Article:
Welcome to Heather Homefaker

This blog is dedicated to those of us who love to look at (and eat) awesome things but lack the ability to make them ourselves. I’m always getting these great do-it-yourself ideas from design blogs and food magazines – Spray-painted clothespin mirror frame! Curried eggplant with rice! Papier-maché taxidermy! And hours later I find myself picking freshly-laid cat turds off the clothespins I set outside to dry and shamefully hiding my sack of eggplants behind the Velveeta Shells and Cheese display I’ve raided after unsuccessfully searching for saffron for the better part of an hour. (If you’re wondering, I STILL do not know where to find it. I’m pretty sure there’s some sort of Narnia-like situation going on where I have to throw myself at the back of the baking aisle shelf to open up the portal to the world of exotic spices, where Aslan will appear and lead me on a journey to the ingredients for Indian rice.) As for the newsprint taxidermy, I may as well try and build a fully functioning time machine out of the Sunday comics.

I was recently sent to the store for the fixings for sweet potato fries and came back with a couple of yams. Not because I thought they would taste better than sweet potatoes, but because I thought they were the same as sweet potatoes. Which wouldn’t have been a big deal if I wasn’t cooking the meal with Dave, whose kitchen intensity could only be rivaled by, say, Gordon Ramsey with a raging case of hemorrhoids being forced to sit on a hot grill and watch a KFC chef fry up a double down in grease scraped off the floor. And only then if the entire scene was shot by Michael Bay, only with more yelling and explosions. (I jest. Dave is an excellent cook and somehow restrains himself from punching me when I do bonehead things like scratch the bottom of his pans with forks.)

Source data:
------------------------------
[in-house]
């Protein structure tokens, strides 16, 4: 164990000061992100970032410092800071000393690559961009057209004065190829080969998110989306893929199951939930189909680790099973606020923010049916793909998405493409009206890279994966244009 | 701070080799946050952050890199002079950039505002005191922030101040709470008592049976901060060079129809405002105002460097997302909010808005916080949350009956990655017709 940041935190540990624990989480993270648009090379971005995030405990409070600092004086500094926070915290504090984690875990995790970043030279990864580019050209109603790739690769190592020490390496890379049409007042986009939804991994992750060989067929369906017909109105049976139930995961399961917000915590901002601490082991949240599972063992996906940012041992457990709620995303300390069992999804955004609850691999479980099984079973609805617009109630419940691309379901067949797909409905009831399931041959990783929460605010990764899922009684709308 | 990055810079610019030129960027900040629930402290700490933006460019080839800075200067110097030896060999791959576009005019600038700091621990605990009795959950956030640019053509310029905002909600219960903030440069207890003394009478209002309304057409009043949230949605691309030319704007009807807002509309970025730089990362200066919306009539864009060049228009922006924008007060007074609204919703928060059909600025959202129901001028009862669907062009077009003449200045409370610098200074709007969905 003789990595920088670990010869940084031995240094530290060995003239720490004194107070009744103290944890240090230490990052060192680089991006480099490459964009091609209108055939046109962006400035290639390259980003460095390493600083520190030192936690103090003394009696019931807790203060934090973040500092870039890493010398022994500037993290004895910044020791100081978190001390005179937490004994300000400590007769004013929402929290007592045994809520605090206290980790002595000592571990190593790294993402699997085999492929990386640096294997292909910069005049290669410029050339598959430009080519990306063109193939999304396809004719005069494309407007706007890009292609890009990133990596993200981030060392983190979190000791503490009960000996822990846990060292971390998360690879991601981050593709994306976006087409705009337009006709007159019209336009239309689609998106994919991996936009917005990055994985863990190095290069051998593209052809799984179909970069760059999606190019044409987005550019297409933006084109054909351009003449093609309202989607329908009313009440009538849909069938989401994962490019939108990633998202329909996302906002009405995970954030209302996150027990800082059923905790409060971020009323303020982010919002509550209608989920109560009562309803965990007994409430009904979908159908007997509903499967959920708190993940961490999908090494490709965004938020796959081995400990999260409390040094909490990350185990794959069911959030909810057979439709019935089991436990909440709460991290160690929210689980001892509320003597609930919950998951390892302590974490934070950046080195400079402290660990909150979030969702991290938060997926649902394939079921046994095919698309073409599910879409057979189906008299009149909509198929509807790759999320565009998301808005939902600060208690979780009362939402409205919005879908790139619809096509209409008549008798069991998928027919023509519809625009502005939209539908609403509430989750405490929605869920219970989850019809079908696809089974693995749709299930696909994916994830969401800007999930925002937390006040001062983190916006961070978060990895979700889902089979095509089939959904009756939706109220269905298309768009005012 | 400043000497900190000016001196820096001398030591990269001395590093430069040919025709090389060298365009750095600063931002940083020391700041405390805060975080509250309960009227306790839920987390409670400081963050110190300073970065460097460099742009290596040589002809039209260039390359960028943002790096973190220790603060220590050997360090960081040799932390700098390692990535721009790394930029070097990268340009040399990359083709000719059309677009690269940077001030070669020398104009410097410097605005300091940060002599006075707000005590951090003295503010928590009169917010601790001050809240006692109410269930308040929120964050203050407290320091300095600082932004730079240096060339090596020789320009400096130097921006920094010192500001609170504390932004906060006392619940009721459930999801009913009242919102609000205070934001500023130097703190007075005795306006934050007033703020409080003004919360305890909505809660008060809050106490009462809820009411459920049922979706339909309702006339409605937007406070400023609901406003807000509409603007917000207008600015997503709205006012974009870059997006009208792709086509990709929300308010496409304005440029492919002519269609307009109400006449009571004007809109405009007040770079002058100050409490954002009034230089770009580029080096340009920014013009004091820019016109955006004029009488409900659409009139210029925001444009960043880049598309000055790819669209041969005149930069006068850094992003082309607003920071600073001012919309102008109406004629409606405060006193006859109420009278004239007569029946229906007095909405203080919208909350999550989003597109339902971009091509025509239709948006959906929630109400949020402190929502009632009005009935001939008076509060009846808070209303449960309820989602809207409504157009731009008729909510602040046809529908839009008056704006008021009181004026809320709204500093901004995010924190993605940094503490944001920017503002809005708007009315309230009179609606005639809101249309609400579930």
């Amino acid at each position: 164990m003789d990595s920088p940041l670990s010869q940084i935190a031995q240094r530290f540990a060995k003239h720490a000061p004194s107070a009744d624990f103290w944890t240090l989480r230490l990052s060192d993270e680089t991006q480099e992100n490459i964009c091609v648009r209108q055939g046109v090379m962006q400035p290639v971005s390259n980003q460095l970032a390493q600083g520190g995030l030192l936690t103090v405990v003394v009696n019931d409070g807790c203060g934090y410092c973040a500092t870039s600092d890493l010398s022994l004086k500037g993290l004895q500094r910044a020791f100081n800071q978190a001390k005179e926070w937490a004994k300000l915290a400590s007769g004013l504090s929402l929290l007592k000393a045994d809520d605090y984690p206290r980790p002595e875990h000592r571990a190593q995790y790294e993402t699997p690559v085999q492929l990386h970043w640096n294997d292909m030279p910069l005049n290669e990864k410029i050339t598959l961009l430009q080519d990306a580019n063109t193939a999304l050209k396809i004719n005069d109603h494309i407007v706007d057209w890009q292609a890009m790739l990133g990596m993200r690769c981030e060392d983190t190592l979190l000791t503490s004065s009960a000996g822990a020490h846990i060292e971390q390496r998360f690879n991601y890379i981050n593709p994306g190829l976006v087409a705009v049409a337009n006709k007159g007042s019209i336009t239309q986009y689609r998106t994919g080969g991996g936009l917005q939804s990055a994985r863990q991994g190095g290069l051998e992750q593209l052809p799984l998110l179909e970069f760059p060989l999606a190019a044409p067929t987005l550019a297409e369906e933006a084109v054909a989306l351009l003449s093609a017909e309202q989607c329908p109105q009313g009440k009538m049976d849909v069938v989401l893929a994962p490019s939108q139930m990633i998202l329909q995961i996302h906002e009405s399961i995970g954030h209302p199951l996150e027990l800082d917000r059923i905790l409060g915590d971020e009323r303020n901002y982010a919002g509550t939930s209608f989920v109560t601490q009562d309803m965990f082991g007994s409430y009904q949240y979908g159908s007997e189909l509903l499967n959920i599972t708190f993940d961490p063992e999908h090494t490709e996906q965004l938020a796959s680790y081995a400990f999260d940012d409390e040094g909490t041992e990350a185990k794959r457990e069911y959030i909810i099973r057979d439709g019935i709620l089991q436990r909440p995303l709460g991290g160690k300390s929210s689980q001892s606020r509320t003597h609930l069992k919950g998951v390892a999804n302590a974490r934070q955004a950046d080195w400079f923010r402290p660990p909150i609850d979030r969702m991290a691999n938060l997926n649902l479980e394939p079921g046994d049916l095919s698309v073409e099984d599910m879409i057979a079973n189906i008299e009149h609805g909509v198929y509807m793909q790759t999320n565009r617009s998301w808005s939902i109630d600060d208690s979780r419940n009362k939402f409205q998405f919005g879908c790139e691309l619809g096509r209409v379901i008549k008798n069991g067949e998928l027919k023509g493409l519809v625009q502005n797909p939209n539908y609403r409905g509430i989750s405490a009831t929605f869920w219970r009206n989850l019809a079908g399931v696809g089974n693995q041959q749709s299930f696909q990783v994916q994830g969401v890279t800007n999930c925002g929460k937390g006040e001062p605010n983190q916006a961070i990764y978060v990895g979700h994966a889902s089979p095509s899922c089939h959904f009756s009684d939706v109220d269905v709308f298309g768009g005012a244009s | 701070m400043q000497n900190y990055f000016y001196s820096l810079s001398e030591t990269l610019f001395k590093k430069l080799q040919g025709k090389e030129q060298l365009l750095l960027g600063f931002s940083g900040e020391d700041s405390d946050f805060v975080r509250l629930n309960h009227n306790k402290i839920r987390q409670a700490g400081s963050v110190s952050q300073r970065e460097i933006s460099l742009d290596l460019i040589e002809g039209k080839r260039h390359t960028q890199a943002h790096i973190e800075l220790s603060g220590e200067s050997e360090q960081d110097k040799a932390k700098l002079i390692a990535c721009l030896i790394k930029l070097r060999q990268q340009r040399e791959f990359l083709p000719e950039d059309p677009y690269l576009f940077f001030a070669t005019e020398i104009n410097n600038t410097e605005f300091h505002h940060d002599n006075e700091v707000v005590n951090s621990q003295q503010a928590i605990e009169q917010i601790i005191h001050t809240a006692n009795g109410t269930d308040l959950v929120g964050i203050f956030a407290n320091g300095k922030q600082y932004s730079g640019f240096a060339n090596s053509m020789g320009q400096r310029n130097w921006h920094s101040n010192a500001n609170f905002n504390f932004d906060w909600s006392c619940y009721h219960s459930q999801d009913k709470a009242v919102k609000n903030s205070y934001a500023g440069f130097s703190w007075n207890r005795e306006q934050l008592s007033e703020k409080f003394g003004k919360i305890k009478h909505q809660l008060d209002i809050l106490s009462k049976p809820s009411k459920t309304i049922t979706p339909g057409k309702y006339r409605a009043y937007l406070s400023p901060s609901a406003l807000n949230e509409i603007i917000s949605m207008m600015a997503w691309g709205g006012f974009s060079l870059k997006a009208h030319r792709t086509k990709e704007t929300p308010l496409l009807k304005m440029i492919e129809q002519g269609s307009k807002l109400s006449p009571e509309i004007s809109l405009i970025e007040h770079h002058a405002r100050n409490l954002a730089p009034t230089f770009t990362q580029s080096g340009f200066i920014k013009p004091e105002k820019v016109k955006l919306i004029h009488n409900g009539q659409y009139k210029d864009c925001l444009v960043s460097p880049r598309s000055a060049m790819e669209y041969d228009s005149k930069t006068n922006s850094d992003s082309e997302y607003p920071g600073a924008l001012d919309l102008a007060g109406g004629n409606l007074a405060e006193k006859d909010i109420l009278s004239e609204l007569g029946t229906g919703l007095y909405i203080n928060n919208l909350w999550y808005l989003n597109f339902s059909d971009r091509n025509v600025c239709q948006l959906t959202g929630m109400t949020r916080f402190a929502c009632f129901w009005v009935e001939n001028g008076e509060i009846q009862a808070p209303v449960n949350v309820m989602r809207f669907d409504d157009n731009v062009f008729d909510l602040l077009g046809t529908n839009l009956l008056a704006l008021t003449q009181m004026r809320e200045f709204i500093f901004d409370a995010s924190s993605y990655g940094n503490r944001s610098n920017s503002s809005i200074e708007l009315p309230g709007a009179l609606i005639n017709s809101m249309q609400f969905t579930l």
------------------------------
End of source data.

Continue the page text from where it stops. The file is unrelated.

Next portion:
Anyway, when I had to admit that at the age of 27 I did not know what a sweet potato looks like, I realized that mayhap I should make an effort to become a bit more domesticated. Not in the sense of “barefoot in the kitchen with dinner laid out on the table every night,” but in the sense of “being able to use the stove without the help of a professional and/or wizardry.” Maybe even being able to complete a do-it-yourself craft project that I can display without people assuming it was made by a blind refugee and purchased for charity.

I plan to tackle these projects and post them here so that, when I inevitably fail, we can all have something to laugh about.

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One thought on “Welcome to Heather Homefaker

  1. Lori

    Oh Heather. I am sorry I failed to teach you cooking techniques. Oh wait. I don’t have any, because my mother didn’t have any either. You’d think I’d have taught myself something just for mere survival. But no. My advice? Align yourself with someone who has mad cooking skills, or who can pay for meals out!

    xoxo

    Reply

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